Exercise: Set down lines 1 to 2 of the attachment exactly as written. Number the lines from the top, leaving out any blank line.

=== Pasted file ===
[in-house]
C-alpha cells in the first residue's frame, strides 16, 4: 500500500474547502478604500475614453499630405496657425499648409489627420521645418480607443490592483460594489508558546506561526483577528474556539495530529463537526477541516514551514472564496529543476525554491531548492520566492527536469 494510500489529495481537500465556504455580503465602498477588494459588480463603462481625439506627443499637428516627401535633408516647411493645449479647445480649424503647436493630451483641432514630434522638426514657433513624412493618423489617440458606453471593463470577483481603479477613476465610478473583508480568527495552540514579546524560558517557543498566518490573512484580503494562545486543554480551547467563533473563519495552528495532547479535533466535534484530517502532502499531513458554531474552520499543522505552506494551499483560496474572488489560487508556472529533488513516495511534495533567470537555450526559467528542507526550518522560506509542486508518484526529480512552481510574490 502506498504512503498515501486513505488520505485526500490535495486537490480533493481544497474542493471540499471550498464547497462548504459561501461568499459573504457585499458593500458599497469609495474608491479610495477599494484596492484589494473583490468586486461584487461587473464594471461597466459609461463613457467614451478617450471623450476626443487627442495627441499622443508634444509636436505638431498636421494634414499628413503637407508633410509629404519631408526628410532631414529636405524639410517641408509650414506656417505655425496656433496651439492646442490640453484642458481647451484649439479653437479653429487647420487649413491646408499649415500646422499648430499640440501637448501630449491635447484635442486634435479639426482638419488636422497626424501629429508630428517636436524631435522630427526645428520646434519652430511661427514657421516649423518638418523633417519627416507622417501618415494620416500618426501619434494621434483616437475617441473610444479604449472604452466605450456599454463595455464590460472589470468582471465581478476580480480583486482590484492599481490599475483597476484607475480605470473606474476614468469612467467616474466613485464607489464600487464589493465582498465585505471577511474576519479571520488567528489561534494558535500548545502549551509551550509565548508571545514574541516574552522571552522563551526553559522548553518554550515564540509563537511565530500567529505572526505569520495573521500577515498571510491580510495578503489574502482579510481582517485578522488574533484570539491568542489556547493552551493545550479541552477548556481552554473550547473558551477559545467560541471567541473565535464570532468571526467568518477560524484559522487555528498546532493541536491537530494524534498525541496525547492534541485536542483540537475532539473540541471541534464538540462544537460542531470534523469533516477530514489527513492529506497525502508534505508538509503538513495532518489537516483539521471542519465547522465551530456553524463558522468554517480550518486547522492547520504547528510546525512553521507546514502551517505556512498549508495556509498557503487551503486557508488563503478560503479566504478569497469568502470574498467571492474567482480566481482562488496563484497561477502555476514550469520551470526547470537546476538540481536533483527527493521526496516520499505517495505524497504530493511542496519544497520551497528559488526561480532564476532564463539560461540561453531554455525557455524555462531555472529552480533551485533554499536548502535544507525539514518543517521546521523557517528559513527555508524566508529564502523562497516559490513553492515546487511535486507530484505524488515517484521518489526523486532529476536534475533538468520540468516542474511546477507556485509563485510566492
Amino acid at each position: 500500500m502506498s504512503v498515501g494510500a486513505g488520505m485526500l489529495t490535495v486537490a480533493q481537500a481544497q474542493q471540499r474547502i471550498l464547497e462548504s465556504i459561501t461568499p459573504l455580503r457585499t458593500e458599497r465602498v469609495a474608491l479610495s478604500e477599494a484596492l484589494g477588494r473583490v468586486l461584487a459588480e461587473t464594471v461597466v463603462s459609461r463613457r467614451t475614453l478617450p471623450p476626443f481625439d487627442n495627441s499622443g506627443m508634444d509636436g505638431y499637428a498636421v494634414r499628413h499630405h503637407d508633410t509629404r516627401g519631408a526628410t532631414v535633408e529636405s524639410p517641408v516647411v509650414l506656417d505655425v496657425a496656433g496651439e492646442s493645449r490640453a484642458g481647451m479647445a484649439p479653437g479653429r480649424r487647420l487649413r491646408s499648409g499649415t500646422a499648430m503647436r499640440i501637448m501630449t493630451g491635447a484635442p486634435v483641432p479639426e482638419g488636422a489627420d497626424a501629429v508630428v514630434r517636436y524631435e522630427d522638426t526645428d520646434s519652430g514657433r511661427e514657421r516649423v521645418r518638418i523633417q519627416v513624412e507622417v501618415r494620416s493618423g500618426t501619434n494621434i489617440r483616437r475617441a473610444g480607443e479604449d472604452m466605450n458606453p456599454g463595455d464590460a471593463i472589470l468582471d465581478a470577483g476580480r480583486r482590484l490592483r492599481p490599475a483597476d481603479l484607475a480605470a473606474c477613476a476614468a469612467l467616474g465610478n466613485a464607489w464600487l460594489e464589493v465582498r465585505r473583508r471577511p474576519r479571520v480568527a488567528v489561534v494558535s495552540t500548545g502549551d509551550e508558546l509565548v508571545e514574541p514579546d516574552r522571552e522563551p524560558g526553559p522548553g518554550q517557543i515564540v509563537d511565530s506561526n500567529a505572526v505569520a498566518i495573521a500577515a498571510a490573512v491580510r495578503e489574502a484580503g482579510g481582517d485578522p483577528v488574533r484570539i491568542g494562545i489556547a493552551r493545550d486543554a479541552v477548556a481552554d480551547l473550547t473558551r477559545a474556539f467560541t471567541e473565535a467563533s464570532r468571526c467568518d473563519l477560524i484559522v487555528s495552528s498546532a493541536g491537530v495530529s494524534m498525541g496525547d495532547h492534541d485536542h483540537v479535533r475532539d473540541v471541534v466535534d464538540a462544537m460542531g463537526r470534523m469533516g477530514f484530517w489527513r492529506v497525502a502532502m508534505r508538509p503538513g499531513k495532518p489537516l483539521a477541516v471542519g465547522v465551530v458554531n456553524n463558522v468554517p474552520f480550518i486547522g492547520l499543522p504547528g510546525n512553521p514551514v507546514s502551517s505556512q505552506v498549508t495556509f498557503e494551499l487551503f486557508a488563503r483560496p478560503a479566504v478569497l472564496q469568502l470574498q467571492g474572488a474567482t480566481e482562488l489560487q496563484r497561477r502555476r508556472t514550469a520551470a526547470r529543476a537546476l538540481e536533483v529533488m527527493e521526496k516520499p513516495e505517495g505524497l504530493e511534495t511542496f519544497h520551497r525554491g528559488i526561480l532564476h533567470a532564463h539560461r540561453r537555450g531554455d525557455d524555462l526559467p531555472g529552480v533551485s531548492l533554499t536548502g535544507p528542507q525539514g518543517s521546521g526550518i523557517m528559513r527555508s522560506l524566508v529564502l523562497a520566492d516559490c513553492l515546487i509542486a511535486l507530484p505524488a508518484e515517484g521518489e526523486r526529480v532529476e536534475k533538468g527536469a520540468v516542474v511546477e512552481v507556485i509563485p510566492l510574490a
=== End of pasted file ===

[in-house]
C-alpha cells in the first residue's frame, strides 16, 4: 500500500474547502478604500475614453499630405496657425499648409489627420521645418480607443490592483460594489508558546506561526483577528474556539495530529463537526477541516514551514472564496529543476525554491531548492520566492527536469 494510500489529495481537500465556504455580503465602498477588494459588480463603462481625439506627443499637428516627401535633408516647411493645449479647445480649424503647436493630451483641432514630434522638426514657433513624412493618423489617440458606453471593463470577483481603479477613476465610478473583508480568527495552540514579546524560558517557543498566518490573512484580503494562545486543554480551547467563533473563519495552528495532547479535533466535534484530517502532502499531513458554531474552520499543522505552506494551499483560496474572488489560487508556472529533488513516495511534495533567470537555450526559467528542507526550518522560506509542486508518484526529480512552481510574490 502506498504512503498515501486513505488520505485526500490535495486537490480533493481544497474542493471540499471550498464547497462548504459561501461568499459573504457585499458593500458599497469609495474608491479610495477599494484596492484589494473583490468586486461584487461587473464594471461597466459609461463613457467614451478617450471623450476626443487627442495627441499622443508634444509636436505638431498636421494634414499628413503637407508633410509629404519631408526628410532631414529636405524639410517641408509650414506656417505655425496656433496651439492646442490640453484642458481647451484649439479653437479653429487647420487649413491646408499649415500646422499648430499640440501637448501630449491635447484635442486634435479639426482638419488636422497626424501629429508630428517636436524631435522630427526645428520646434519652430511661427514657421516649423518638418523633417519627416507622417501618415494620416500618426501619434494621434483616437475617441473610444479604449472604452466605450456599454463595455464590460472589470468582471465581478476580480480583486482590484492599481490599475483597476484607475480605470473606474476614468469612467467616474466613485464607489464600487464589493465582498465585505471577511474576519479571520488567528489561534494558535500548545502549551509551550509565548508571545514574541516574552522571552522563551526553559522548553518554550515564540509563537511565530500567529505572526505569520495573521500577515498571510491580510495578503489574502482579510481582517485578522488574533484570539491568542489556547493552551493545550479541552477548556481552554473550547473558551477559545467560541471567541473565535464570532468571526467568518477560524484559522487555528498546532493541536491537530494524534498525541496525547492534541485536542483540537475532539473540541471541534464538540462544537460542531470534523469533516477530514489527513492529506497525502508534505508538509503538513495532518489537516483539521471542519465547522465551530456553524463558522468554517480550518486547522492547520504547528510546525512553521507546514502551517505556512498549508495556509498557503487551503486557508488563503478560503479566504478569497469568502470574498467571492474567482480566481482562488496563484497561477502555476514550469520551470526547470537546476538540481536533483527527493521526496516520499505517495505524497504530493511542496519544497520551497528559488526561480532564476532564463539560461540561453531554455525557455524555462531555472529552480533551485533554499536548502535544507525539514518543517521546521523557517528559513527555508524566508529564502523562497516559490513553492515546487511535486507530484505524488515517484521518489526523486532529476536534475533538468520540468516542474511546477507556485509563485510566492